Authored by Chief Justice Iftikhar Mohammad Chaudhry, the verdict made it clear that the court would continue to keep a watchful eye and strike down any illegal pressures or orders brought to its notice. —File Photo

ISLAMABAD: The Supreme Court announced on Thursday an overarching judgment on the law and order situation and target killings in Karachi and criticised both the federal and Sindh governments for their failure to ensure peaceful economic activity in the city. It termed the “unimaginable brutalities” a result of a turf war aimed at keeping socio-political control over the city.

Authored by Chief Justice Iftikhar Mohammad Chaudhry, the verdict which may have a sobering effect on almost all forces involved in the violence, made it clear that the court would continue to keep a watchful eye and strike down any illegal pressures or orders brought to its notice.

The 152-page voluminous judgment said the court expected a new culture of independent, de-politicised and non-partisan prosecution to aid and assist courts.

It asked the federal and provincial governments to exert efforts in the interest of the nation and the country and warned that any further failure to protect the lives and property of citizens would cause unprecedented disaster.

The court ordered elimination of ‘no-go areas’ in the city and asked political parties to denounce criminal elements in their ranks. It directed the authorities to work for de-weaponising the city and the Election Commission to delimit constituencies.

The verdict called for new laws to deal with the menace of land-grabbing, creation of an independent and a de-politicised investigation agency to investigate crimes, setting up of a special cell to deal with illegal immigrants, collection of facts about disappearance of police officers who had taken part in the 1992 and 1996 Karachi operations and payment of compensation to the victims.

The verdict specifically mentioned the confessional statement of Ajmal Pahari who had killed 100 people and got weapon training in India and asked the federal and provincial governments to ensure smooth running of economic and commercial activities.

About the demand for banning some political parties, including the Muttahida Qaumi Movement, the chief justice said the issue did not come under the court’s domain. However, he pointed out that it was the duty of the federal government under Article 17 (2) to make a declaration about any political party working against the sovereignty or integrity of the country and refer the matter to the Supreme Court within 15 days of such a declaration. The court’s decision on such reference would be final.

The verdict cited a report of the Special Branch of police which said that ‘bhatta’ (extortion money) was being collected invariably by people who claimed their association with the Awami National Party, MQM, Pakistan People’s Party, Jamaat-i-Islami, Sunni Tehrik and banned outfits.

“They (citizens) are so frightened that none of them comes forward to lodge a report, rather prefer to pay bhatta or unhesitatingly agree to hand over their valuables. The whole city seems to be in the grip of fear,” the judgment lamented.

The verdict ordered formation of a committee headed by the SHC chief justice and assisted by the chief secretary, heads of security agencies, including paramilitary organisations, and Inspector General Police to supervise and ensure indiscriminate and across-the-board action by law-enforcement agencies against elements disturbing peace in Karachi.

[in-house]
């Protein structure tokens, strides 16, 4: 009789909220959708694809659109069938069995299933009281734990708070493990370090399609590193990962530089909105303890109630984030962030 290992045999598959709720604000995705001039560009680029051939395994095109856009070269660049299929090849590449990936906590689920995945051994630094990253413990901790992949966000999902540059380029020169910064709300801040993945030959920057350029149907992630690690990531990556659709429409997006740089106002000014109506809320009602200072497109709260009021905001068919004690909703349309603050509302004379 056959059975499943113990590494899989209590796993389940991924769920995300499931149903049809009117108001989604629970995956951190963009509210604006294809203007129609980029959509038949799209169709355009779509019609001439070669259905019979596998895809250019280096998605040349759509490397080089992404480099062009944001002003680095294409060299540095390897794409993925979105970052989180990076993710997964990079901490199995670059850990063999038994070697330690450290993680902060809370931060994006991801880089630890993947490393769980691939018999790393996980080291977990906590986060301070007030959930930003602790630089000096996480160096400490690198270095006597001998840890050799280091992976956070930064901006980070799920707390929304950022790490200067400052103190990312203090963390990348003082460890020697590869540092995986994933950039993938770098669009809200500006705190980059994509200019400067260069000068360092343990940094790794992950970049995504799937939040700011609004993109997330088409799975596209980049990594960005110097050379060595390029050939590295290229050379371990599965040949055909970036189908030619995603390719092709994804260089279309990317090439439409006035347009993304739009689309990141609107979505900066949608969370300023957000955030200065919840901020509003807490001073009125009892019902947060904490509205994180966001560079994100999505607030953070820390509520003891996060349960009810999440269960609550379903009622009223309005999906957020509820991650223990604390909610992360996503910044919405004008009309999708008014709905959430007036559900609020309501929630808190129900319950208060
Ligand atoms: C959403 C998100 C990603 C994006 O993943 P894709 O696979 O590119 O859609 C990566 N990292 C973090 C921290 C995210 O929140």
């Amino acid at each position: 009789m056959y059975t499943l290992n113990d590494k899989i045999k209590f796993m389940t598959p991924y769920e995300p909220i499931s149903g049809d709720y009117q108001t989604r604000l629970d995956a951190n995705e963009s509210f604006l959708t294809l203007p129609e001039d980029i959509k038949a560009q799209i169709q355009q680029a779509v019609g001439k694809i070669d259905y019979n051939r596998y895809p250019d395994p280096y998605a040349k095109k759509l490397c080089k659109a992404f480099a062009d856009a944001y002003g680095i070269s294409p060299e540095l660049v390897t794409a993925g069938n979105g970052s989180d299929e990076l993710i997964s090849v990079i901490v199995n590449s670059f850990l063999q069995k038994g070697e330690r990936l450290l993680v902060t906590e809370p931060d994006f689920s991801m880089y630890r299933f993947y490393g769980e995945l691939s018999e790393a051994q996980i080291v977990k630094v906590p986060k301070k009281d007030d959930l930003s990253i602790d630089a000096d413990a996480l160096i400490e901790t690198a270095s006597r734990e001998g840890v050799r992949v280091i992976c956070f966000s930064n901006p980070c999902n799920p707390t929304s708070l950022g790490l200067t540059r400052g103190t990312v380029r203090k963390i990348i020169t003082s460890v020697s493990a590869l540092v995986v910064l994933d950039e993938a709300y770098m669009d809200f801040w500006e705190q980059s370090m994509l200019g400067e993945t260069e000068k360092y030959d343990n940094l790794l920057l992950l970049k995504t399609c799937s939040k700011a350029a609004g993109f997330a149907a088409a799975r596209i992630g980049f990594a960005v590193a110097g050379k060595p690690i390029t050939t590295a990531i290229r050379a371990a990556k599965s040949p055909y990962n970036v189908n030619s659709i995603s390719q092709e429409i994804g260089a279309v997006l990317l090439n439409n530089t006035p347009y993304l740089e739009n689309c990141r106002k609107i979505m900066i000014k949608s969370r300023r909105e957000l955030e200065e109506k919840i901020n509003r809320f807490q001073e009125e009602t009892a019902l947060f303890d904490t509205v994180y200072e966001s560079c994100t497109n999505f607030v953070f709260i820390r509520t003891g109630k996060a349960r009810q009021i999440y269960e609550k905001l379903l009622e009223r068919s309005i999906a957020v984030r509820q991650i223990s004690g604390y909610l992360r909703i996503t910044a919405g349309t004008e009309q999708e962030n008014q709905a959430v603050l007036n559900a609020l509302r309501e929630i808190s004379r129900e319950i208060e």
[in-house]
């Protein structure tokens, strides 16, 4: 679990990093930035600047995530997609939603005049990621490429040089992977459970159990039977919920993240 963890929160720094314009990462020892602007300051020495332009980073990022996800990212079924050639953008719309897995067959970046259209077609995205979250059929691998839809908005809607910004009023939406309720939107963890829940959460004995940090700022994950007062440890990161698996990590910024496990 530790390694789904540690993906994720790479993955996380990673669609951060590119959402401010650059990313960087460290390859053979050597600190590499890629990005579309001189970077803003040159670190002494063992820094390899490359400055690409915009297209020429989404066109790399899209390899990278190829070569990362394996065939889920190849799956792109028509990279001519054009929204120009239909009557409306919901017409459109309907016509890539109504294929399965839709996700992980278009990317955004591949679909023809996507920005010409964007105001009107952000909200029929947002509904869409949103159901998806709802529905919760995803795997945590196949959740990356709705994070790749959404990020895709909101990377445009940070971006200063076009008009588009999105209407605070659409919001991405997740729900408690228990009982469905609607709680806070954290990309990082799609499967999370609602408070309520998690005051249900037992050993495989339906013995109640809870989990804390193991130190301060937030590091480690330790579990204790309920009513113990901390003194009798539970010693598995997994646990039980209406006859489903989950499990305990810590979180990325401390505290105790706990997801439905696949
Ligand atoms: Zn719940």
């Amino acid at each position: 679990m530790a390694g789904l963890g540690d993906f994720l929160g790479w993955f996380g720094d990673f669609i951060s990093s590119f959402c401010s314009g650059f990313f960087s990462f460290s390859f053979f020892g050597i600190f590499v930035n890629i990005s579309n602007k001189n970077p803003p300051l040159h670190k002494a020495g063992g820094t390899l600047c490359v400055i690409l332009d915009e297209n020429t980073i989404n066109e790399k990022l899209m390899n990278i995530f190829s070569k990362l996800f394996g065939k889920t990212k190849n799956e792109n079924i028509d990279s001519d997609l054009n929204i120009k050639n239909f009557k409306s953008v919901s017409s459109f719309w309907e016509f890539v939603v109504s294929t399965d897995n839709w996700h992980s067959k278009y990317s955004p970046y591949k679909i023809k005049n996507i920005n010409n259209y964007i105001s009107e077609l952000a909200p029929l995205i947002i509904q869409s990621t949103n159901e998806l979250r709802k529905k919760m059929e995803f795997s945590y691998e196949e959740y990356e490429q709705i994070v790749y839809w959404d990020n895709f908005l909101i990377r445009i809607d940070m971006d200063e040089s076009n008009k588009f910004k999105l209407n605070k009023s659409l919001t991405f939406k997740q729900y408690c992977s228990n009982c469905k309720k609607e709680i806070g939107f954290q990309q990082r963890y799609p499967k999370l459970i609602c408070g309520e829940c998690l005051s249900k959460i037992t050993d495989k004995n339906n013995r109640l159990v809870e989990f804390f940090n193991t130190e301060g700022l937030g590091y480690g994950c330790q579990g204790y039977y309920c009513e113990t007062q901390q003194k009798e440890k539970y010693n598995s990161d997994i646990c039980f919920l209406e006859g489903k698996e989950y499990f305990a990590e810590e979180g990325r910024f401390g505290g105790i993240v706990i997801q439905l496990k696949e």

The SHC chief justice will convene meetings of the committee at least once a month to review implementation of the SC verdict and send its recommendations to the SC registrar for appropriate orders, if needed, at a later stage.

The verdict asked the government to ensure smooth running of economic and commercial activities in the city by taking steps against illegal shutter-downs and strikes which paralysed normal life of citizens and caused losses of billions of rupees in one day.

“Therefore, the government and political parties should evolve a respectable way out to avoid such a situation in future.

Violence in Karachi this year as well as in the past was not ethnic alone, but a turf war between different groups having economic, socio-politico interest to strengthen their position or aggrandisement, based on the phenomenon of tit-for-tat with political, moral and financial support or endorsement of political parties claiming their representation on behalf of public of Karachi, including components and non-components of the provincial government,” it said.

The verdict said: “The recent violence in Karachi represents unimaginable brutalities, bloodshed, kidnapping and throwing away dead bodies and torsos in bags; as illustration, indicating toll of 306 lives in one month; detection of torture cells video; receiving bhatta to strengthen the ranks of one group against the other; grabbing land; drug mafia, etc, destroying moveable and immovable properties of the citizens, establishes that the fundamental rights of the citizens enshrined in Articles 9, 14, 15, 18 and 24 of the Constitution have not been protected by the provincial government.

“This failure has made the lives and properties of the citizens insecure; the federal government also failed in protecting Sindh against internal disturbance while the Sindh government also failed to carry out functions in accordance with the provisions of the Constitution.”

The judgment asked the provincial and federal governments to find out solutions within the Constitution for which police force, being principal law-enforcement agency, would have to be de-politicised and strengthened so that they could, with full commitment, dedication, zeal and zest, perform their bounden duty. “Unless there is a de-politicised police, the situation of law and order is likely to become more aggravated, no sooner the assistance of Rangers is withdrawn.”

The verdict deplored that criminals had succeeded in making their ways into political parties, notwithstanding whether they were components or non-components of the government, and were getting political and financial support allegedly from such parties.